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SMSU students highlight old Springfield in photo project

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A photography project recently completed by journalism students at Southwest Missouri State University highlighted a number of properties in old Springfield, such as City Hall, pictured at right.

The columns in the entry to the 1894 historic City Hall are smooth, carved limestone, trimming to the 3-foot-thick, rough-faced limestone walls.

The building first housed the U.S. Customhouse and Post Office until October of 1938, when it was changed to Springfield City Hall.

After the Historic Sites Board declared the building a historic site, renovation of the interior features was finished to house the Fire Department administrative offices and displays, police and fire training, Solid Waste offices, City Council chambers and the History Museum for Springfield-Greene County.

More photos of historic Springfield places appear on page 17.

A photographic look at

old Springfield:

Students enrolled in Journalism 378, Introduction to Photojournalism, at Southwest Missouri State University, recently undertook a class project in old Springfield.

This page offers some of the results: a look at the diversity of unique properties, uses and architectural styles that exist in central and northern Springfield.

PHOTO CAPTION:

Frisco Railroad

The Frisco Railroad was a contributing factor to the origination of Springfield. Reaching the city from St. Louis May 3, 1870, the railroad provided not only freight but passenger travel. From Springfield, it branched to the north, west and south, making the city a central location for travelers. The last passenger train went through Springfield in 1967, leaving the line to box, coal, scrap iron and other freight trains. The Frisco lines were purchased Nov. 24, 1980, by Burlington-Northern, but the heritage of the Frisco Railroad is preserved by the Frisco Museum, located on Commercial Street.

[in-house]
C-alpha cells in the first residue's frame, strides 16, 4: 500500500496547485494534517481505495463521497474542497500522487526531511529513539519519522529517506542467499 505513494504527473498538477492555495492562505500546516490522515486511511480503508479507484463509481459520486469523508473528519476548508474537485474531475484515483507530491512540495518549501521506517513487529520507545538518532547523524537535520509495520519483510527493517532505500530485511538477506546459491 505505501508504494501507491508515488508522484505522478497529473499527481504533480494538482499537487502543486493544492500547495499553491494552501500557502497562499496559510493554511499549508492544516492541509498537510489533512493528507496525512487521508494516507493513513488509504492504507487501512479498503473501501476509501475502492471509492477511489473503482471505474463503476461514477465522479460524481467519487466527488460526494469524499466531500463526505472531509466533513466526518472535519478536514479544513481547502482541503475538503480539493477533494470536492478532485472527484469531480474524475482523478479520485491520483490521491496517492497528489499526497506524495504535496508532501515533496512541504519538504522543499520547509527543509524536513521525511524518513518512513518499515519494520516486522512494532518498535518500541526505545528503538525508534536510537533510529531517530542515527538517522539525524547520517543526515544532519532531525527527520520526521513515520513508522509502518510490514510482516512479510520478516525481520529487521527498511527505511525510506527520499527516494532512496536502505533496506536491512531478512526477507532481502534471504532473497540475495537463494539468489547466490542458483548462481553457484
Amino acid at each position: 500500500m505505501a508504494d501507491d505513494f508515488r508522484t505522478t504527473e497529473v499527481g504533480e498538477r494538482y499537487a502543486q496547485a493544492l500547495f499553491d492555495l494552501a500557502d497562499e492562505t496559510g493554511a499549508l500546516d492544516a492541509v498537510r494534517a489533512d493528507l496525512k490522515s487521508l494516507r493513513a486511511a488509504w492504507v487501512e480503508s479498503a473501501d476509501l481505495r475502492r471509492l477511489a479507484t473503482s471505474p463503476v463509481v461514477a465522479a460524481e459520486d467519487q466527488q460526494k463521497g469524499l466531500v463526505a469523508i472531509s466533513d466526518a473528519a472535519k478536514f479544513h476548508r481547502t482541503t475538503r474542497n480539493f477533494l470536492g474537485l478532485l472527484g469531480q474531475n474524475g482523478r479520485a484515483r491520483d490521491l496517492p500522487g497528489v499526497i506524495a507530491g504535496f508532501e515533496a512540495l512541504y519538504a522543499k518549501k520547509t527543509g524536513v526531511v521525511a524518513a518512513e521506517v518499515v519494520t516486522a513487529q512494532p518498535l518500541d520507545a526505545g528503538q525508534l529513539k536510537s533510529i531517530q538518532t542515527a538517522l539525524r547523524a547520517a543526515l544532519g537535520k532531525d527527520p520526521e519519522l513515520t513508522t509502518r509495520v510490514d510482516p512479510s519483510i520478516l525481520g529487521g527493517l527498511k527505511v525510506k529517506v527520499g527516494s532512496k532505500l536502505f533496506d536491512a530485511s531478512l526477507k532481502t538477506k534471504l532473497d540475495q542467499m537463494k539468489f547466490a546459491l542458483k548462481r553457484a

PHOTO CAPTION:

Landers Theatre

Stars adorn the walk in front of the Landers Theatre, 311 E. Walnut. Contributors purchase the stars for $2,000 to $5,000 each to raise funds for the theater. Springfield Little Theatre, a nonprofit organization, has owned and operated the Landers for six decades, and the organization strives to maintain the theater in as close to its original state as possible. The theater itself was built in 1909 out of the ashes of the Baldwin Theatre, and has presented plays, operas, musicals, ballets and movies during the past 90 years.

PHOTO CAPTION:

Springfield Underground

Dave Hardt, forklift driver for Springfield Underground, helps stock products for businesses who lease sections of the cavern. Springfield Underground was founded in 1922 and operates a man-made cavern 100 feet underground in the northeast corner of Springfield. In addition to producing Burlington limestone, the cavern has more than a million square feet of storage space. Semi-trucks enter the tunnels of the cavern each day to load and unload products.

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